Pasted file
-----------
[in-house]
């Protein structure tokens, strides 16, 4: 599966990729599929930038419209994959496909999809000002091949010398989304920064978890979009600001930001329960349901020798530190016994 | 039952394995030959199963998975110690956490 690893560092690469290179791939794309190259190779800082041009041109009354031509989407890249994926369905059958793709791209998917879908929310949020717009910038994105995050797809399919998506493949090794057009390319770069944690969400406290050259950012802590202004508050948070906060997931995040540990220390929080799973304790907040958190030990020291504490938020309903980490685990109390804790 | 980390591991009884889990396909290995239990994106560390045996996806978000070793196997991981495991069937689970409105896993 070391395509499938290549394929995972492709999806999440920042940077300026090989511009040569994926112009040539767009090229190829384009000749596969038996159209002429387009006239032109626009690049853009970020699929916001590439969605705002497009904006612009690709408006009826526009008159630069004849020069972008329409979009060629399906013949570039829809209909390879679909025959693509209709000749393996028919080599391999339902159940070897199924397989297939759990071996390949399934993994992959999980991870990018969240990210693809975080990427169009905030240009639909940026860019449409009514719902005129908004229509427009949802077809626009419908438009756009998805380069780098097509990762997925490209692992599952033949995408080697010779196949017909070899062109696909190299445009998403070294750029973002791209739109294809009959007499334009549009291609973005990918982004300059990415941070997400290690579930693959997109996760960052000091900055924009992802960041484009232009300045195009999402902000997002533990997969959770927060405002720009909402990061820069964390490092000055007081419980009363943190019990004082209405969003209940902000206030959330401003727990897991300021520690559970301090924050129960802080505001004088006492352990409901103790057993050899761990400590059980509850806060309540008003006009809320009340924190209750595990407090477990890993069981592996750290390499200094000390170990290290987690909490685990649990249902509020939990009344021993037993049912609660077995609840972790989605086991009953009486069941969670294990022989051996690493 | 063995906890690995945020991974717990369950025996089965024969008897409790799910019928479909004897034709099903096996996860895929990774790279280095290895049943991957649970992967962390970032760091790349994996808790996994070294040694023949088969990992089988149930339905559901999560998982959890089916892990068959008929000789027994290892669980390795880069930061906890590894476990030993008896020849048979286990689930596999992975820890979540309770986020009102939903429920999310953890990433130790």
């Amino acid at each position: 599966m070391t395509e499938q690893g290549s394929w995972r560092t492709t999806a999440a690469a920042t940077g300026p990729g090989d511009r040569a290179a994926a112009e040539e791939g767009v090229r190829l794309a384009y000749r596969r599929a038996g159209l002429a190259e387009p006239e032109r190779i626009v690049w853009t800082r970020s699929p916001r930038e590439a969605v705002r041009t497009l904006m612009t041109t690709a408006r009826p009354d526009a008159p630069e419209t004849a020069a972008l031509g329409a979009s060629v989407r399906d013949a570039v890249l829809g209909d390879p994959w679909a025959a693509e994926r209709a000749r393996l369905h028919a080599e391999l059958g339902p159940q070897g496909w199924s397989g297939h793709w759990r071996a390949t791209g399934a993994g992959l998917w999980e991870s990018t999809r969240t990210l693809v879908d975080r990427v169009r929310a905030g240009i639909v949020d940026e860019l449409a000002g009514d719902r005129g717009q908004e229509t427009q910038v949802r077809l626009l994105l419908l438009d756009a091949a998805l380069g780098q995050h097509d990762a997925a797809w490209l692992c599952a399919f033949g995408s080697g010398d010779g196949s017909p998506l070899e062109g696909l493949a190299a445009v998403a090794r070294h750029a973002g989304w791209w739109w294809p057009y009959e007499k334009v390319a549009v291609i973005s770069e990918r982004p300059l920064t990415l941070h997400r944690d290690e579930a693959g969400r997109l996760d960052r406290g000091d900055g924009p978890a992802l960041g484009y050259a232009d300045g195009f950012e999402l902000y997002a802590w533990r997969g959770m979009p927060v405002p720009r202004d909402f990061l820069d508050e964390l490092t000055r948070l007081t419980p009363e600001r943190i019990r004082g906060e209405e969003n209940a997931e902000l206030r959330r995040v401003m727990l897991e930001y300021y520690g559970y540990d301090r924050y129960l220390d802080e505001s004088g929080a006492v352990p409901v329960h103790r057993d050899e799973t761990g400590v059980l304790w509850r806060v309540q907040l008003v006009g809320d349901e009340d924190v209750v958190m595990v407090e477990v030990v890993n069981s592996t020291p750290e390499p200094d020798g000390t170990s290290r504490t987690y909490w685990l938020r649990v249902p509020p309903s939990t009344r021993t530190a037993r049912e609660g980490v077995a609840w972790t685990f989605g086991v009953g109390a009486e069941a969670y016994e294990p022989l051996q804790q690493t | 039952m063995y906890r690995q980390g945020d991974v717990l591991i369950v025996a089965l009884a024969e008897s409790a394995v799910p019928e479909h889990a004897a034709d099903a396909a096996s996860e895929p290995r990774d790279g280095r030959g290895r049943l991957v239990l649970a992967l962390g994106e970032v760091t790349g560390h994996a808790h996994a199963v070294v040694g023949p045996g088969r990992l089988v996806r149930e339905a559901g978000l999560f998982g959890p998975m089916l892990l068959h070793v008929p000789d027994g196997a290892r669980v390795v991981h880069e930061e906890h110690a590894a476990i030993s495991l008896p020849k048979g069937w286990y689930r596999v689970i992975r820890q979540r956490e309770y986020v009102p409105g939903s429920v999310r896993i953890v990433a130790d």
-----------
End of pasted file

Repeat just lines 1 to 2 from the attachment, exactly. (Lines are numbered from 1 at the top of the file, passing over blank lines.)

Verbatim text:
[in-house]
């Protein structure tokens, strides 16, 4: 599966990729599929930038419209994959496909999809000002091949010398989304920064978890979009600001930001329960349901020798530190016994 | 039952394995030959199963998975110690956490 690893560092690469290179791939794309190259190779800082041009041109009354031509989407890249994926369905059958793709791209998917879908929310949020717009910038994105995050797809399919998506493949090794057009390319770069944690969400406290050259950012802590202004508050948070906060997931995040540990220390929080799973304790907040958190030990020291504490938020309903980490685990109390804790 | 980390591991009884889990396909290995239990994106560390045996996806978000070793196997991981495991069937689970409105896993 070391395509499938290549394929995972492709999806999440920042940077300026090989511009040569994926112009040539767009090229190829384009000749596969038996159209002429387009006239032109626009690049853009970020699929916001590439969605705002497009904006612009690709408006009826526009008159630069004849020069972008329409979009060629399906013949570039829809209909390879679909025959693509209709000749393996028919080599391999339902159940070897199924397989297939759990071996390949399934993994992959999980991870990018969240990210693809975080990427169009905030240009639909940026860019449409009514719902005129908004229509427009949802077809626009419908438009756009998805380069780098097509990762997925490209692992599952033949995408080697010779196949017909070899062109696909190299445009998403070294750029973002791209739109294809009959007499334009549009291609973005990918982004300059990415941070997400290690579930693959997109996760960052000091900055924009992802960041484009232009300045195009999402902000997002533990997969959770927060405002720009909402990061820069964390490092000055007081419980009363943190019990004082209405969003209940902000206030959330401003727990897991300021520690559970301090924050129960802080505001004088006492352990409901103790057993050899761990400590059980509850806060309540008003006009809320009340924190209750595990407090477990890993069981592996750290390499200094000390170990290290987690909490685990649990249902509020939990009344021993037993049912609660077995609840972790989605086991009953009486069941969670294990022989051996690493 | 063995906890690995945020991974717990369950025996089965024969008897409790799910019928479909004897034709099903096996996860895929990774790279280095290895049943991957649970992967962390970032760091790349994996808790996994070294040694023949088969990992089988149930339905559901999560998982959890089916892990068959008929000789027994290892669980390795880069930061906890590894476990030993008896020849048979286990689930596999992975820890979540309770986020009102939903429920999310953890990433130790």